The hollow sleeve 12 has a generally straight shank portion 24 of a uniform outside diameter which terminates at its forward end in an enlarged head 26. The enlarged head 26 has a concave recess 27 adjacent the shank portion 24 to provide clearance with the outer edge of opening 18.
Sleeve 12 has a central through bore which includes a shank bore portion 28 which extends generally for the length of the shank portion 24 and communicates proximate the enlarged head 26 with a reduced diameter bore portion 30 which in turn terminates in a countersunk portion 32. An annular stop shoulder 34 is defined at the juncture of shank bore portion 28 and the reduced diameter bore portion 30.
An enlarged view of the stop shoulder portion of the sleeve 12 and pin 14 is shown in FIG. 2. Thus it can be seen that the stop shoulder 34 terminates in a radially inwardly rearwardly inclined generally frusto-conical surface 36. It can also be seen that the stop shoulder 34 is further separated from the radially confronting portion of the sleeve 12 by an annular slit 38 which extends axially forwardly towards the enlarged head 26.
The pin 14 has an elongated generally smooth pin shank portion 40 which terminates in an enlarged head 42 at its rearward end (the blind end of fastener 10); pin 14 has a plurality of annular pull grooves 44 at the opposite end connected to the shank portion 40 by a smooth, reduced diameter portion 45; a tapered portion 41 connects shank portions 40 and 45. The diameter of pin shank portion 40 is generally the same as that of the reduced diameter bore portion 30 in sleeve 12, i.e. slight clearance to slight interference while the smooth portion 45 is in substantial clearance with bore portion 30. The maximum or crest diameter of the pull grooves 44, however, is larger than bore portion 30 and thereby holds the sleeve 12 and pin 14 together in a pre-assembled condition prior to installation. The pull grooves 44 are rolled from the same diameter as portion 45 after the pin 14 has been inserted into sleeve 12; the ample clearance between that initially reduced diameter of the pre-rolled pull groove pin portion and the reduced diameter bore portion 30 facilitates assembly while minimizing engagement and/or scraping of the pre-rolled portion (the extension of portion 45) with the sleeve stop shoulder 34.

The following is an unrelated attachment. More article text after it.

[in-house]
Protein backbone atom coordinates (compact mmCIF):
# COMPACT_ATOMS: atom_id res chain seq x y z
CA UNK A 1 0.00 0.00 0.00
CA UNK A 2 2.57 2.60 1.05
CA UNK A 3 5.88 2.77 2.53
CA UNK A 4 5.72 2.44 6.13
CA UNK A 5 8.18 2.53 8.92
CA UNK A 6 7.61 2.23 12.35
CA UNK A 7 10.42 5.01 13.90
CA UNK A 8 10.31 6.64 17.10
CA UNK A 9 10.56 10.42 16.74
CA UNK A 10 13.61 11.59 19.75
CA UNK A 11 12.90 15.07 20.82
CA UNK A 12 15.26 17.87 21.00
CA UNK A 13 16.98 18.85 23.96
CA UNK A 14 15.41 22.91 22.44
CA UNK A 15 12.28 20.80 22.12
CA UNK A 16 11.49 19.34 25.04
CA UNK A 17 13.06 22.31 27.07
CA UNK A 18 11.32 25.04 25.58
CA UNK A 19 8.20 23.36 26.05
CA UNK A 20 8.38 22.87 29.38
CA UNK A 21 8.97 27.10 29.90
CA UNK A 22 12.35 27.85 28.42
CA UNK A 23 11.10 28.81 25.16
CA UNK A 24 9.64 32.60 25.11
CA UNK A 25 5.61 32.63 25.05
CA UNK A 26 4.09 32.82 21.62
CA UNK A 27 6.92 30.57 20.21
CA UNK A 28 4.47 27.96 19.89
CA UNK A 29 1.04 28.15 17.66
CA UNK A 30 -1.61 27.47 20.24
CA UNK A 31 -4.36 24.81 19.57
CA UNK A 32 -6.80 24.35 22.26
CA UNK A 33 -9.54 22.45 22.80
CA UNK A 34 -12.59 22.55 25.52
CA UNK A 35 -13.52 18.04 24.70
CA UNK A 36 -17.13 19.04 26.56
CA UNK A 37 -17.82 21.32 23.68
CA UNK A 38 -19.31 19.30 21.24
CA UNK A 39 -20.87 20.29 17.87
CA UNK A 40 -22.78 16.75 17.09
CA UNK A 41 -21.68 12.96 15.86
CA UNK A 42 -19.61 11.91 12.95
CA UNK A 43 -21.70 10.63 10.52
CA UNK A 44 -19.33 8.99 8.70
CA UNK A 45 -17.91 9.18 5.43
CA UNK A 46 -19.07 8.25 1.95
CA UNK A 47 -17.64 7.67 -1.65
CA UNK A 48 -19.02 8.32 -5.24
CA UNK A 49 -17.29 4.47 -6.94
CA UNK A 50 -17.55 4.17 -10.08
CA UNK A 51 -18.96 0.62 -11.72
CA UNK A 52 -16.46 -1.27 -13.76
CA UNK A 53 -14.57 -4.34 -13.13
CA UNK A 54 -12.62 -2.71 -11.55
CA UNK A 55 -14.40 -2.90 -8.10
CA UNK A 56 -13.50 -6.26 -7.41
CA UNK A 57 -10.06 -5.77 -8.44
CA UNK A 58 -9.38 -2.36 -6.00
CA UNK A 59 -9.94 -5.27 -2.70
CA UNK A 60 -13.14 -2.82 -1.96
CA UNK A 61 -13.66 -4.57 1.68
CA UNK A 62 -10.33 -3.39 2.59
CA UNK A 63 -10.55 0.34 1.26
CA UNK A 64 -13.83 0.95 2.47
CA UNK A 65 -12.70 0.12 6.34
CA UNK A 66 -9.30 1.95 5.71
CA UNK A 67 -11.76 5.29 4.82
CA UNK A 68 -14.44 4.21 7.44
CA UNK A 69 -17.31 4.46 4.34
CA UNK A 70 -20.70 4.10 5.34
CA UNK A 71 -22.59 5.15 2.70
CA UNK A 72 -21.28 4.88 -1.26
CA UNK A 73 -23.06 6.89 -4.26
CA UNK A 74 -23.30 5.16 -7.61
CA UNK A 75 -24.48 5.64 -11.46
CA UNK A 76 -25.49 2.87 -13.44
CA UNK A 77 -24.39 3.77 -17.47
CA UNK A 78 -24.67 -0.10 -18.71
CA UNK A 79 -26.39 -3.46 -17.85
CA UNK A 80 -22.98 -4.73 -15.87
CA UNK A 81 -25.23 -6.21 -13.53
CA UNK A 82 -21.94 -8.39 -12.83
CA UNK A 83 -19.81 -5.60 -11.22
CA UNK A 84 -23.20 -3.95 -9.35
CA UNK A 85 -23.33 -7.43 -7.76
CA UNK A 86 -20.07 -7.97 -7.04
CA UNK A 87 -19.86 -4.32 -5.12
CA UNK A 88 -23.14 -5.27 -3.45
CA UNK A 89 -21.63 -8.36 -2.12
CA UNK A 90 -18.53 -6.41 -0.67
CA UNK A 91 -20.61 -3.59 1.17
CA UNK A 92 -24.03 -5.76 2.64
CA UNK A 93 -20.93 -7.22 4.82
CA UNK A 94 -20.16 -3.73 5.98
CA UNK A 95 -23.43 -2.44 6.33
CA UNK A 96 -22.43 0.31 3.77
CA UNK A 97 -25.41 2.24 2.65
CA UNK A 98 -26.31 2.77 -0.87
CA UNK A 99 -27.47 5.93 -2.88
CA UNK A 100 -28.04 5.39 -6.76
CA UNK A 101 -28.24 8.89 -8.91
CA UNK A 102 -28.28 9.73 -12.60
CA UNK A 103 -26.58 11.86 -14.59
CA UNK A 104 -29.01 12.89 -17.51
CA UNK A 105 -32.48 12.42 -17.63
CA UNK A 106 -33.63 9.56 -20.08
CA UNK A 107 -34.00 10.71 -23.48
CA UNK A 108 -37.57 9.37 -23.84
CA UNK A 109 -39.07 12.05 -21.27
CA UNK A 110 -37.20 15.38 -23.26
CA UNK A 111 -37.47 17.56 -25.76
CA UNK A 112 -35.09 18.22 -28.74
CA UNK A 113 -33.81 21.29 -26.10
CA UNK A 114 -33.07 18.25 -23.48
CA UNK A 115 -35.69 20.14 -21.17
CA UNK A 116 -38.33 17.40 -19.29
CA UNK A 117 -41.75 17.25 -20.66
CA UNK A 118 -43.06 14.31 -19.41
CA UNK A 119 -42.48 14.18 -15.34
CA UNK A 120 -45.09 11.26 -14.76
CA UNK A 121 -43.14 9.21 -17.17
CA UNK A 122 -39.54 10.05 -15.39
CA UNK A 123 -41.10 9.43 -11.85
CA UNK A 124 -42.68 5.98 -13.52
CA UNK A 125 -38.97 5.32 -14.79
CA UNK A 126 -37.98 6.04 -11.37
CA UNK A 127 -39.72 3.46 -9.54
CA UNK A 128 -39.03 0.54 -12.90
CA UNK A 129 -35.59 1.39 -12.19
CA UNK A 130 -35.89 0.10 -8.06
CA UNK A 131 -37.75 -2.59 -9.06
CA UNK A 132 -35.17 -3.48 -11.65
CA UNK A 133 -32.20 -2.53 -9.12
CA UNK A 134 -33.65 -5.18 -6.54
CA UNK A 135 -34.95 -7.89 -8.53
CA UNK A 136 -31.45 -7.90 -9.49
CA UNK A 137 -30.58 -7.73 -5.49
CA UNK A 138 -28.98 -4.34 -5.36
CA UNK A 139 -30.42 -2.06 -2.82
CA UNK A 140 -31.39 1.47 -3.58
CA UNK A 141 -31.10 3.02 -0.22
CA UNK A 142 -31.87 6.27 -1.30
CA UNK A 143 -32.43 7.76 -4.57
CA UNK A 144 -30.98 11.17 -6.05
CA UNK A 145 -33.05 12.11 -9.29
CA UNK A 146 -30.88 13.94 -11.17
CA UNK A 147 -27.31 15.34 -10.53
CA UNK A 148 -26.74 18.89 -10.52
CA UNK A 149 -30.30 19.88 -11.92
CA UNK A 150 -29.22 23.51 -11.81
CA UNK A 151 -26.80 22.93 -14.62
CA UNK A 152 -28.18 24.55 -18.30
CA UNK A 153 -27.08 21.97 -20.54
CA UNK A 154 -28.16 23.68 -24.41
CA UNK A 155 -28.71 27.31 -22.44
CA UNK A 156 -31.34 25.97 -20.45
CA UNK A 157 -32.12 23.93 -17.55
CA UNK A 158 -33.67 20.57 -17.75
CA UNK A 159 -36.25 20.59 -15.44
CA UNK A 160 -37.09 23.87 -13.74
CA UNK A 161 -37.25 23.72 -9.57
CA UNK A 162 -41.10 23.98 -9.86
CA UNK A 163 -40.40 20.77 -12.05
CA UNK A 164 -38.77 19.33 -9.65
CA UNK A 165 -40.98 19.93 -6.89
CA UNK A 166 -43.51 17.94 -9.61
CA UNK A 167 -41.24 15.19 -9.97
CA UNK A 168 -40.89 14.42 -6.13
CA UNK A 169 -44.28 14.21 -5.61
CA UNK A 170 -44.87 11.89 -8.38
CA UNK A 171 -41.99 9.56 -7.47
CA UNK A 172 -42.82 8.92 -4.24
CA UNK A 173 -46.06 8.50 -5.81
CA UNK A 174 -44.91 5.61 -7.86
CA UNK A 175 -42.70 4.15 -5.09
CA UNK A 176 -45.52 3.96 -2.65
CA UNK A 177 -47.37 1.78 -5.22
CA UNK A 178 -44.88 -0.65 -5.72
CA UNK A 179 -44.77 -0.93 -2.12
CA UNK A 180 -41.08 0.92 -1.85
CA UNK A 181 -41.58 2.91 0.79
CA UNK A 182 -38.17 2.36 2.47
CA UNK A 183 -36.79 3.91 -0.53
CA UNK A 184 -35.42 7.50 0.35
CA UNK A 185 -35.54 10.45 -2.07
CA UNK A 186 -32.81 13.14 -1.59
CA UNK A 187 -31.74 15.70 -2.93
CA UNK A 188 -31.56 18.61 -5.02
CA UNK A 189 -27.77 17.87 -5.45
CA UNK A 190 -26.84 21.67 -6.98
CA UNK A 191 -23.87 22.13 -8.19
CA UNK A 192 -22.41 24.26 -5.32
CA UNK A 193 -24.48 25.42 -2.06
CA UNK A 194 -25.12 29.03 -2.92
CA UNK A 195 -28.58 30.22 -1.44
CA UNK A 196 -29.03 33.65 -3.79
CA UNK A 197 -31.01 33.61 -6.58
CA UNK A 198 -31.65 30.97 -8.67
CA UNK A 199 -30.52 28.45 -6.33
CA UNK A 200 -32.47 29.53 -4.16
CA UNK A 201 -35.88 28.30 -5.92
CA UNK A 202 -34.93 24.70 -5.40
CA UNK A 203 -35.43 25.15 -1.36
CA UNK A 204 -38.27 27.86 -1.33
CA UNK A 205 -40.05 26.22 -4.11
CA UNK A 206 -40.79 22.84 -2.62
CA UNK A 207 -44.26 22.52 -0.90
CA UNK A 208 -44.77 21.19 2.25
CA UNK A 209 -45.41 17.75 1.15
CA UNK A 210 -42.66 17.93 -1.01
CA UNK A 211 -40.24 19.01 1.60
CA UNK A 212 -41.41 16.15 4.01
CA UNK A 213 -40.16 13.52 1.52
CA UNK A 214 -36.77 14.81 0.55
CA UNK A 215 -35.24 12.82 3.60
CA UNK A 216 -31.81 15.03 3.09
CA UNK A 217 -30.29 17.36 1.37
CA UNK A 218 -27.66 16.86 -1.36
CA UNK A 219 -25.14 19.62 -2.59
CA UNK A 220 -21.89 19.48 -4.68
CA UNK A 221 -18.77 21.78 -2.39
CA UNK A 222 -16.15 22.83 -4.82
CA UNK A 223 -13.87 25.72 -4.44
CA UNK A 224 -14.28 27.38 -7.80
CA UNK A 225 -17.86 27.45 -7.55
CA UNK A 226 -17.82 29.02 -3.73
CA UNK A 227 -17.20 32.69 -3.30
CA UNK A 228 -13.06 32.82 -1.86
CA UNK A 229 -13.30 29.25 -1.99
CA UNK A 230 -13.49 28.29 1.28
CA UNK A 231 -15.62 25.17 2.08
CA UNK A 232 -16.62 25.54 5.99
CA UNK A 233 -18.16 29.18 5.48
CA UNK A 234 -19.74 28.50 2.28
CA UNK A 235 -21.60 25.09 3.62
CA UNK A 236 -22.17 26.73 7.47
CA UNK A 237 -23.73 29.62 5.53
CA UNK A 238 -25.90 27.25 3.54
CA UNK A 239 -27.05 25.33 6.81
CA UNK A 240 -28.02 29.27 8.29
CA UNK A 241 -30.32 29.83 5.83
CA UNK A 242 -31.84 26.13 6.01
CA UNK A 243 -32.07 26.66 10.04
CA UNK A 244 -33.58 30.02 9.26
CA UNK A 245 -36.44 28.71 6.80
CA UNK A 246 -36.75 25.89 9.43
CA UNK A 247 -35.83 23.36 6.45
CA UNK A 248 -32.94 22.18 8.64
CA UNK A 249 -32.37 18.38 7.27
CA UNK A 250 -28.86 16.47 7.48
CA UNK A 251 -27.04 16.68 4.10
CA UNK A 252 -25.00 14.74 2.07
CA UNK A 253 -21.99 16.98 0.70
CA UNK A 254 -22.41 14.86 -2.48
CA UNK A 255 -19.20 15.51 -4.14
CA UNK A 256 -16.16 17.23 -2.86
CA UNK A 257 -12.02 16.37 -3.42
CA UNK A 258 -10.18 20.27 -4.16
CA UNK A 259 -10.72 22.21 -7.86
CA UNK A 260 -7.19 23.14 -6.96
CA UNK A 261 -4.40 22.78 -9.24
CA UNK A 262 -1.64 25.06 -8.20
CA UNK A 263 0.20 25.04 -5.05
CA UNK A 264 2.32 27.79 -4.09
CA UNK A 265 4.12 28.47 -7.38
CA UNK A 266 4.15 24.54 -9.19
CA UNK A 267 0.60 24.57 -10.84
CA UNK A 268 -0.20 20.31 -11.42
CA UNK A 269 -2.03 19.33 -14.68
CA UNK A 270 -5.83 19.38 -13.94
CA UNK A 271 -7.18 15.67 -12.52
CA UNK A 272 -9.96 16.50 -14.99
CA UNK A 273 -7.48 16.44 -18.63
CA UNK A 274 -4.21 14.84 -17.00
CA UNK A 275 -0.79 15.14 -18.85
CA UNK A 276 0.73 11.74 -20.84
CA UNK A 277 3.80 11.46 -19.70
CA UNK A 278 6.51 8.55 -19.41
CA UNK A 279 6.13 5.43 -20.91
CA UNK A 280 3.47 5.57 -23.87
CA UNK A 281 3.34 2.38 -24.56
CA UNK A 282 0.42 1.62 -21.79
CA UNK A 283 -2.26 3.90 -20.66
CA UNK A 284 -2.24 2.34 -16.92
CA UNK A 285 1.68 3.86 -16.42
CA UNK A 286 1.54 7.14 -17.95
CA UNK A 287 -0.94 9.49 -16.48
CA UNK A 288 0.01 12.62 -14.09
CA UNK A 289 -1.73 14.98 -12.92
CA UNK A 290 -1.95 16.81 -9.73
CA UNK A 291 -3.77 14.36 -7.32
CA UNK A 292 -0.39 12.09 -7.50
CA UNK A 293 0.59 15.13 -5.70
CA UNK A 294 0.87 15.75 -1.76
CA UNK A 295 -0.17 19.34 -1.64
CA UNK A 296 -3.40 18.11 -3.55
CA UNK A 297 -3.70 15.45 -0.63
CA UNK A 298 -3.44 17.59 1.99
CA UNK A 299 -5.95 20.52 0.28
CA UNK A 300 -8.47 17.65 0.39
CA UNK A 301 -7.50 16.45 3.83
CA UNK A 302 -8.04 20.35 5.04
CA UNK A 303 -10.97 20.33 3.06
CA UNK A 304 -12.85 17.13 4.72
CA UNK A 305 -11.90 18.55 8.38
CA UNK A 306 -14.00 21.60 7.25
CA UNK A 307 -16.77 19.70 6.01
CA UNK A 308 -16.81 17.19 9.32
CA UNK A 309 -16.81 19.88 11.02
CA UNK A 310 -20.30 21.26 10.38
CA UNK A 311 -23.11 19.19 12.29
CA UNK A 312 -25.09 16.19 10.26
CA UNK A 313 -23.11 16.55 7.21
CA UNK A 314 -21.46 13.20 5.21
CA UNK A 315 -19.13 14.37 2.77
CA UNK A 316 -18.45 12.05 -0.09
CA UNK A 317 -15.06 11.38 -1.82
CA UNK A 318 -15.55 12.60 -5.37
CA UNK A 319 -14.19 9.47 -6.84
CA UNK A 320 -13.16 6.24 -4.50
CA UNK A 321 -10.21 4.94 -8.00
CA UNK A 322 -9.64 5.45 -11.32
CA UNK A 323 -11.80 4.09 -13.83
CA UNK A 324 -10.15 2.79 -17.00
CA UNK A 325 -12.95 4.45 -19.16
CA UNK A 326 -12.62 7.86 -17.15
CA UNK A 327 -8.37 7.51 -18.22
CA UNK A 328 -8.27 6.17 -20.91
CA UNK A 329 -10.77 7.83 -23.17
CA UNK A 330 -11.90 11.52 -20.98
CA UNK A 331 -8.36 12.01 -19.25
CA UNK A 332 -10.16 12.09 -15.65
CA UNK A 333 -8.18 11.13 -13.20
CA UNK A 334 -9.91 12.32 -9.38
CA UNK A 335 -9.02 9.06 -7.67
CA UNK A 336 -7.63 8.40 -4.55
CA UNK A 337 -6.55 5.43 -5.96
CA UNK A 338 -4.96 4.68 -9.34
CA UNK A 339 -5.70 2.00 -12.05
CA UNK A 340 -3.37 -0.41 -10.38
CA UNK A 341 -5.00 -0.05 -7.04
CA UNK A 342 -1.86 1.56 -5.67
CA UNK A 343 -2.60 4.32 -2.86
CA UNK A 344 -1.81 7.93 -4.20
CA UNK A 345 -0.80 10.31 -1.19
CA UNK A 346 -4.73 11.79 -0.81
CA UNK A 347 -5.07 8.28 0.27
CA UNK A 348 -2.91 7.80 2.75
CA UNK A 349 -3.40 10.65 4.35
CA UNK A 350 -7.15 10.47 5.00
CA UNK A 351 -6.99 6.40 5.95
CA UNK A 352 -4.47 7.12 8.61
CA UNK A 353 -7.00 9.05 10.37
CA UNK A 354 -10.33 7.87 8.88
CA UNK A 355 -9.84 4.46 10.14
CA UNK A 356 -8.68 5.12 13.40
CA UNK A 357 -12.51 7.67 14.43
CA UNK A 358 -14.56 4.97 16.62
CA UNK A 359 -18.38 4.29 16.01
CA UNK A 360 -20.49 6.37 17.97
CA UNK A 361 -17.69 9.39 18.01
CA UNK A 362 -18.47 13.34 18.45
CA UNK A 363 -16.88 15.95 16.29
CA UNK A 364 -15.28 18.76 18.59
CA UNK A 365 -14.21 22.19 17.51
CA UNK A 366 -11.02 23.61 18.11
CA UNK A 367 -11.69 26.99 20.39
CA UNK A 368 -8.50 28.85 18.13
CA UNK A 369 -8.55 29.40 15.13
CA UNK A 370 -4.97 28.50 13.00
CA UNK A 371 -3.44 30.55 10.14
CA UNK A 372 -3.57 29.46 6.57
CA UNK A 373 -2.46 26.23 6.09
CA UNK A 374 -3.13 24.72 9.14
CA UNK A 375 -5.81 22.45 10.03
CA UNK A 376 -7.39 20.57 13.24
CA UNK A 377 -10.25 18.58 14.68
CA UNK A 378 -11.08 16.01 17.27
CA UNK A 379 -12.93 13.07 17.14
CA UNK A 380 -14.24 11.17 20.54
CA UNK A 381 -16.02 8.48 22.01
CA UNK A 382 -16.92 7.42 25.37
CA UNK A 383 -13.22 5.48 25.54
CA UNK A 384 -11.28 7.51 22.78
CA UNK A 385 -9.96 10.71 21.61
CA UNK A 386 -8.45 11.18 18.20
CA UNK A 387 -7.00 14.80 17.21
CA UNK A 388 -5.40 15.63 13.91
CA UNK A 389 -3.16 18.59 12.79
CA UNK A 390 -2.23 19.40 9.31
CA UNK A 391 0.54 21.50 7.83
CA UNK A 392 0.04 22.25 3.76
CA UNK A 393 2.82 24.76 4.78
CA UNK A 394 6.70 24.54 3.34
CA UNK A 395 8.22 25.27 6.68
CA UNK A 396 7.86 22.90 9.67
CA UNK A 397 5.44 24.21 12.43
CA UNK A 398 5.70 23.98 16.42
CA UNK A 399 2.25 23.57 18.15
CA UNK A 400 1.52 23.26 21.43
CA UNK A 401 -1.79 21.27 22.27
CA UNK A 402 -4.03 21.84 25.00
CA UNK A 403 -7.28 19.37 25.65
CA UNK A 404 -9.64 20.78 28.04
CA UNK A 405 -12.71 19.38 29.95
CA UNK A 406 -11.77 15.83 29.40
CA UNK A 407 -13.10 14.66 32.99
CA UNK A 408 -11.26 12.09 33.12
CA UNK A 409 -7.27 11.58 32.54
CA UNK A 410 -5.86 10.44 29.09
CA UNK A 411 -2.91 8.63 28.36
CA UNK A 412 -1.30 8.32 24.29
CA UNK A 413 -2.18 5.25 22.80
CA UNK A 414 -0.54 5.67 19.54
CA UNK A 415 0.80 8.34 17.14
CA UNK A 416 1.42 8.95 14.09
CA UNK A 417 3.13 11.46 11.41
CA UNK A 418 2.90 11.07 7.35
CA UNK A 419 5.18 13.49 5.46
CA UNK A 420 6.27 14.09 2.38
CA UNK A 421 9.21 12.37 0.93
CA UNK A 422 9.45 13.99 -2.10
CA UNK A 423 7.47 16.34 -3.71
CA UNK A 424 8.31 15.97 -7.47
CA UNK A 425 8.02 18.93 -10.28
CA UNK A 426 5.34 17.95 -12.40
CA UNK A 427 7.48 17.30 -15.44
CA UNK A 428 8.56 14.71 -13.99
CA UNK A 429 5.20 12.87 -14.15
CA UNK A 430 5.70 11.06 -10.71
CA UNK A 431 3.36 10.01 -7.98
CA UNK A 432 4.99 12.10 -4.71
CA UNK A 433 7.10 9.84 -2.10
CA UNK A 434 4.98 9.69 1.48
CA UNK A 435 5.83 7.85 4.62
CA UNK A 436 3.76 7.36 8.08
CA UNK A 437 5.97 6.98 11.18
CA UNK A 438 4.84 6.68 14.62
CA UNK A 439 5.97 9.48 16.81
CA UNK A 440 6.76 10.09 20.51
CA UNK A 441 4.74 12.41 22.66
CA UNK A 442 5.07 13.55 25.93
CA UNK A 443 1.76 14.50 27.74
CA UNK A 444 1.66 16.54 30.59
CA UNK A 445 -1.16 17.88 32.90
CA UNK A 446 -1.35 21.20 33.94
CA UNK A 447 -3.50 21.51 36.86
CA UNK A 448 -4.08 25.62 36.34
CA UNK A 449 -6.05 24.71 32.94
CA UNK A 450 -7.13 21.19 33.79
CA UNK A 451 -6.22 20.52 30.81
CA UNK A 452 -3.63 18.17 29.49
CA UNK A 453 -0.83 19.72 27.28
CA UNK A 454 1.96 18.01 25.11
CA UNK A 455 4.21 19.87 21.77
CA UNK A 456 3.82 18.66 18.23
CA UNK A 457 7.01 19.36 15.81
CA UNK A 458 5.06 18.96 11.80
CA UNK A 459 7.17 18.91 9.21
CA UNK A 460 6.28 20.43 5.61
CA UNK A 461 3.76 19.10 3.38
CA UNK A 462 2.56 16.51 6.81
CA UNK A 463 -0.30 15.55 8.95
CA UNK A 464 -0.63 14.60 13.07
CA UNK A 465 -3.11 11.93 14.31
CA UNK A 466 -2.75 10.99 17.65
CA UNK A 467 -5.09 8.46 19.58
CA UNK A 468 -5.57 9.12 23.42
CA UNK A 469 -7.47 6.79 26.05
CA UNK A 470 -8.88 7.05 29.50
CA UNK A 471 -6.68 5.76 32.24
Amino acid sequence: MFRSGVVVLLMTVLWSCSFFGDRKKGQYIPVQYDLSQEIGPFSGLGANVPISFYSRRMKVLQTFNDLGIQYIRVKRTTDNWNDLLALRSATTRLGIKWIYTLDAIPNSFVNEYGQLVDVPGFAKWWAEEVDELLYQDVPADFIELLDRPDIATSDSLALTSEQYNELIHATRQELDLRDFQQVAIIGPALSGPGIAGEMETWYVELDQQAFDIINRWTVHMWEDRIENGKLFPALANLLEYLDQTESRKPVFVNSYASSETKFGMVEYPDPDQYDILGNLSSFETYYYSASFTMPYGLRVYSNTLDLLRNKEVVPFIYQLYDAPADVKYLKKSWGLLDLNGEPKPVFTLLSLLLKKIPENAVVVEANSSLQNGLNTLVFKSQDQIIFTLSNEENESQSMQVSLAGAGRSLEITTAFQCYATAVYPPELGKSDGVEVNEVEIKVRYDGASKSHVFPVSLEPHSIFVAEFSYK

The pin head 42 has an enlarged diameter end portion 46 connected to a reduced diameter portion 48 by a frusto-conical or tapered portion 50. The reduced diameter head portion 48 is of a diameter to fit snugly or with a slight clearance within the shank bore portion 28 of sleeve 12. The pin head 42 is generally hollow by way of a blind bore 52 which terminates in a tapered portion 54 which extends generally into the region of the frusto-conical head portion 50. The end of pin head 46 is partially closed via a frusto-conical portion 51. The outside diameter of the head end portion 46 is generally around that of the outside diameter of the sleeve shank portion 24.
An annular pin stop shoulder 56 is defined by the juncture of the reduced diameter head portion 48 and the pin shank portion 40 and has an end surface 57 which is generally planar and in a plane in quadrature with the longitudinal axis of the pin 14 (see FIG. 2). A lock pocket 58 is defined by an annular groove located immediately adjacent the pin stop 56. Axially forwardly a preselected distance from the lock pocket 58 is an annular breakneck groove 60. The breakneck groove 60 can be generally closed and of a type shown in the U.S. Patent to Fry No. 3,292,482 and defines the weakest section of the pin 14.
The fastener 10 is adapted to be set by an installation tool which can be of a type well known in the art and hence the details thereof have been omitted for simplicity. However, it should be noted that the tool has a chuck jaw assembly which is adapted to grippingly engage the pull grooves 44 of the pin 14 while an anvil engages the enlarged sleeve head 26. Upon actuation of the tool, the jaw assembly moves axially away from the anvil whereby a relative axial force is applied between the pin 14 and sleeve 12.